Lake Williams and Lake Redman are home to an abundance of fish:

  • crappy
  • sunfish
  • largemouth bass
  • pike
  • muskie
  • stripers

   Both lakes are monitored by the Pennsylvania Fish Commission.

What You Can Do To Keep Lakes Clean


Littering is perhaps one of the most common causes of small park pollution, and can really cause harm to the local wildlife. Animals can eat small pieces of plastic and trash, as well as get caught in fishing wire and six-pack rings. This can immediately lead to death or serious injury.


When fishing in any park or lake, be sure to follow the process of catching and returning. Many of the fish found in local ponds are not necessarily in abundance, and taking your catch home can deplete the lake of certain species, as well as interrupt the existing ecosystem and food chain.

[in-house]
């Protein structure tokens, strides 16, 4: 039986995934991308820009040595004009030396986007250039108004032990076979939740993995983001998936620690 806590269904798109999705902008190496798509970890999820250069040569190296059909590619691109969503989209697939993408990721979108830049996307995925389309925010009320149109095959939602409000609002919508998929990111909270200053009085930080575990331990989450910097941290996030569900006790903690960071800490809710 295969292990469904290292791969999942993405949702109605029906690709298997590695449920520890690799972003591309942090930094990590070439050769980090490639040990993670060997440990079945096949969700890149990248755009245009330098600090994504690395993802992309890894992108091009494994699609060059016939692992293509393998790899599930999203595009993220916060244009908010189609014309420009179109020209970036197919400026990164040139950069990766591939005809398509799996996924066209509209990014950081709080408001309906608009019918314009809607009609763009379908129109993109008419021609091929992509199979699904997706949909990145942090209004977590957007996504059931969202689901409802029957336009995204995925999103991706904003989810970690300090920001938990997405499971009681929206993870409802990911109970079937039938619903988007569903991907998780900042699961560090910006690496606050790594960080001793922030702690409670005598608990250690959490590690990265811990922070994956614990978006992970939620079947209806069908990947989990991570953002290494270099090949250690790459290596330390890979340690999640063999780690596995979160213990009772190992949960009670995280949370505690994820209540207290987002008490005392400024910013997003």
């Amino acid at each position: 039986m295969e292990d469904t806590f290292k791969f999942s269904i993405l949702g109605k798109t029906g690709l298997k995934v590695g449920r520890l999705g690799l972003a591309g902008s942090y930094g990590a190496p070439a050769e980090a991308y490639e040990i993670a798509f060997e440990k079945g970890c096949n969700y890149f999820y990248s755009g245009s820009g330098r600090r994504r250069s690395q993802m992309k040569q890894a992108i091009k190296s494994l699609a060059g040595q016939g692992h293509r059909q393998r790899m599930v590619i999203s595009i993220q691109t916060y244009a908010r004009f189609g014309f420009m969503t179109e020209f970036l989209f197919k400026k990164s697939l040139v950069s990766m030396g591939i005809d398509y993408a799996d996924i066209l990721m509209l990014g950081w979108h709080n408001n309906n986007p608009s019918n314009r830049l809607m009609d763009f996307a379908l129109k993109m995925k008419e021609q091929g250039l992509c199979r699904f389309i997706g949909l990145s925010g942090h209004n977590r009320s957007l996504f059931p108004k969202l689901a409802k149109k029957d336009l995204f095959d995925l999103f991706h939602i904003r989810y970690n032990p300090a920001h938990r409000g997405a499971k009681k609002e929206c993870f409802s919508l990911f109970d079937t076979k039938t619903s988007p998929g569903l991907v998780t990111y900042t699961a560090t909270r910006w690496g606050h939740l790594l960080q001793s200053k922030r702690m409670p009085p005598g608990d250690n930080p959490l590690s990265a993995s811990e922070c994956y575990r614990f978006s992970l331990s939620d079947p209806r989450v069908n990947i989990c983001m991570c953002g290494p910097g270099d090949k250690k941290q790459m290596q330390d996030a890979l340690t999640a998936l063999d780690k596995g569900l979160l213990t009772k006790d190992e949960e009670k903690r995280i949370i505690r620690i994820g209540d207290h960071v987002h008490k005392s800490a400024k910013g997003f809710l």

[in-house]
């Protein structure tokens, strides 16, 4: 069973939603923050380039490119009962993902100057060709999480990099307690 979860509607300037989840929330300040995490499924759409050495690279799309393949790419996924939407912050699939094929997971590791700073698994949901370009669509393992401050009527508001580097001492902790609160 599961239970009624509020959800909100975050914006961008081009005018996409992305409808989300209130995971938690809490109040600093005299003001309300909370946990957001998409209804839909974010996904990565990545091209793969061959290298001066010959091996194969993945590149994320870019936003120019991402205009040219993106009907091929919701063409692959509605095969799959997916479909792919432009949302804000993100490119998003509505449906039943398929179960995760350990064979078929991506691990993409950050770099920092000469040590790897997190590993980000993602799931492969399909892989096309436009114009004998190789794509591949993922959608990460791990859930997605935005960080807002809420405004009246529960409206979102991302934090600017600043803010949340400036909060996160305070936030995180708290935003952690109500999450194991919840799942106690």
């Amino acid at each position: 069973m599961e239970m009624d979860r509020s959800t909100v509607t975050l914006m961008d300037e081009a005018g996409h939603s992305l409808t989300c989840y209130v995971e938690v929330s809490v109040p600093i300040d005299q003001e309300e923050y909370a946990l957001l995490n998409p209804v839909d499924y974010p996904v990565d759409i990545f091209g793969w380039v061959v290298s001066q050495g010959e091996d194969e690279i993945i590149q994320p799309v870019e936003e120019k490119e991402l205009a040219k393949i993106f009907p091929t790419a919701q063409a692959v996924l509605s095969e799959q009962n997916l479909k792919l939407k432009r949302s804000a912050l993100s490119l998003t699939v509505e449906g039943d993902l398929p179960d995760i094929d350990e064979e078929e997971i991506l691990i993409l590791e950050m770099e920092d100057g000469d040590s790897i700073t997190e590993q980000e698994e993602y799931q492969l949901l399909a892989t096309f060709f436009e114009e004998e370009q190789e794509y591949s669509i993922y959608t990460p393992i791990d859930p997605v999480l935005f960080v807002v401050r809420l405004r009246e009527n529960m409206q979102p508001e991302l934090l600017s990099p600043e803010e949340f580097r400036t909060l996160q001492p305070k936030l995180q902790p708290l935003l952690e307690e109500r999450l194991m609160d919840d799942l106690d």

Respect Animals

Too often, you see small children or families attempting to pet park animals or move bird nests away from their picnic area. It is important for you to respect all life forms in each park or lake. Ducks, in particular, should not be fed, because they can become reliant on food from humans, instead of eating their regular diet:

  • grass
  • bugs
  • worms

Contrary to popular belief, you should avoid feeding ducks and other aquatic animals bread. The food is particularly difficult to digest and can cause harm to the animal’s internal organs.

Photo by Sarah Burns

Why Ponds Are Important